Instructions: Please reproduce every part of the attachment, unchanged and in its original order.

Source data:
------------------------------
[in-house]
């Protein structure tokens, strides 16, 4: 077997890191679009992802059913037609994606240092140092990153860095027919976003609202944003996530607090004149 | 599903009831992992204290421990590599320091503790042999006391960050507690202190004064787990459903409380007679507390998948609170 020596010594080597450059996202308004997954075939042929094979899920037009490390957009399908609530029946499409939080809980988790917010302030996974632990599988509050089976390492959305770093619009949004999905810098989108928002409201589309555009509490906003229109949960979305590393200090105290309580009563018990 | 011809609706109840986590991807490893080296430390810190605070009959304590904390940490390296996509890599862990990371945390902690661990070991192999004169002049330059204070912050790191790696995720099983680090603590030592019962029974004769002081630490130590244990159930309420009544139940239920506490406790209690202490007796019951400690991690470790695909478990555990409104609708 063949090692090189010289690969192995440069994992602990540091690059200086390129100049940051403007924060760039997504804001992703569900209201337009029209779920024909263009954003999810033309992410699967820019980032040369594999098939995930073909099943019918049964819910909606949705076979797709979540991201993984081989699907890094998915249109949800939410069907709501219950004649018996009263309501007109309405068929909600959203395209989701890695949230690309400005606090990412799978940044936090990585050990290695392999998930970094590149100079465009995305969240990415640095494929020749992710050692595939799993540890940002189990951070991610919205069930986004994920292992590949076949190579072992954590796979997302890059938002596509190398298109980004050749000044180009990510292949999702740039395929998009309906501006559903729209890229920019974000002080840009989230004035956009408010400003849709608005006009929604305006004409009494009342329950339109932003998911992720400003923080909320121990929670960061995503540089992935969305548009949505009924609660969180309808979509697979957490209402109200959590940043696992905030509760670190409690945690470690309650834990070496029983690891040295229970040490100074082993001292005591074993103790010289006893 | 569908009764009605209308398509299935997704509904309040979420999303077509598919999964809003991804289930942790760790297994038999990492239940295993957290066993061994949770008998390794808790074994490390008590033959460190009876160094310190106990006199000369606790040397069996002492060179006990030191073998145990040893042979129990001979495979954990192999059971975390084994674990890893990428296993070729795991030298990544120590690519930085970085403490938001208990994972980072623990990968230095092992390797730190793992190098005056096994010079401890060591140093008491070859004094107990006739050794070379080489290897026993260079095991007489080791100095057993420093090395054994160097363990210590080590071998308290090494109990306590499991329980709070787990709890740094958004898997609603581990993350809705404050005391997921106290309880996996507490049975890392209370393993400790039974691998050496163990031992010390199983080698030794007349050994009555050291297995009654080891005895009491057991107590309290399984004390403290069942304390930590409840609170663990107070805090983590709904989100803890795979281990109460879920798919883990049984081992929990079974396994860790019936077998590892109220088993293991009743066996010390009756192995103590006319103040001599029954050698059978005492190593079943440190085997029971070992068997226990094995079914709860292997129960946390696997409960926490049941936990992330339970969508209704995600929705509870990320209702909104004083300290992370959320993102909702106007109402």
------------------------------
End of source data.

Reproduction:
[in-house]
């Protein structure tokens, strides 16, 4: 077997890191679009992802059913037609994606240092140092990153860095027919976003609202944003996530607090004149 | 599903009831992992204290421990590599320091503790042999006391960050507690202190004064787990459903409380007679507390998948609170 020596010594080597450059996202308004997954075939042929094979899920037009490390957009399908609530029946499409939080809980988790917010302030996974632990599988509050089976390492959305770093619009949004999905810098989108928002409201589309555009509490906003229109949960979305590393200090105290309580009563018990 | 011809609706109840986590991807490893080296430390810190605070009959304590904390940490390296996509890599862990990371945390902690661990070991192999004169002049330059204070912050790191790696995720099983680090603590030592019962029974004769002081630490130590244990159930309420009544139940239920506490406790209690202490007796019951400690991690470790695909478990555990409104609708 063949090692090189010289690969192995440069994992602990540091690059200086390129100049940051403007924060760039997504804001992703569900209201337009029209779920024909263009954003999810033309992410699967820019980032040369594999098939995930073909099943019918049964819910909606949705076979797709979540991201993984081989699907890094998915249109949800939410069907709501219950004649018996009263309501007109309405068929909600959203395209989701890695949230690309400005606090990412799978940044936090990585050990290695392999998930970094590149100079465009995305969240990415640095494929020749992710050692595939799993540890940002189990951070991610919205069930986004994920292992590949076949190579072992954590796979997302890059938002596509190398298109980004050749000044180009990510292949999702740039395929998009309906501006559903729209890229920019974000002080840009989230004035956009408010400003849709608005006009929604305006004409009494009342329950339109932003998911992720400003923080909320121990929670960061995503540089992935969305548009949505009924609660969180309808979509697979957490209402109200959590940043696992905030509760670190409690945690470690309650834990070496029983690891040295229970040490100074082993001292005591074993103790010289006893 | 569908009764009605209308398509299935997704509904309040979420999303077509598919999964809003991804289930942790760790297994038999990492239940295993957290066993061994949770008998390794808790074994490390008590033959460190009876160094310190106990006199000369606790040397069996002492060179006990030191073998145990040893042979129990001979495979954990192999059971975390084994674990890893990428296993070729795991030298990544120590690519930085970085403490938001208990994972980072623990990968230095092992390797730190793992190098005056096994010079401890060591140093008491070859004094107990006739050794070379080489290897026993260079095991007489080791100095057993420093090395054994160097363990210590080590071998308290090494109990306590499991329980709070787990709890740094958004898997609603581990993350809705404050005391997921106290309880996996507490049975890392209370393993400790039974691998050496163990031992010390199983080698030794007349050994009555050291297995009654080891005895009491057991107590309290399984004390403290069942304390930590409840609170663990107070805090983590709904989100803890795979281990109460879920798919883990049984081992929990079974396994860790019936077998590892109220088993293991009743066996010390009756192995103590006319103040001599029954050698059978005492190593079943440190085997029971070992068997226990094995079914709860292997129960946390696997409960926490049941936990992330339970969508209704995600929705509870990320209702909104004083300290992370959320993102909702106007109402």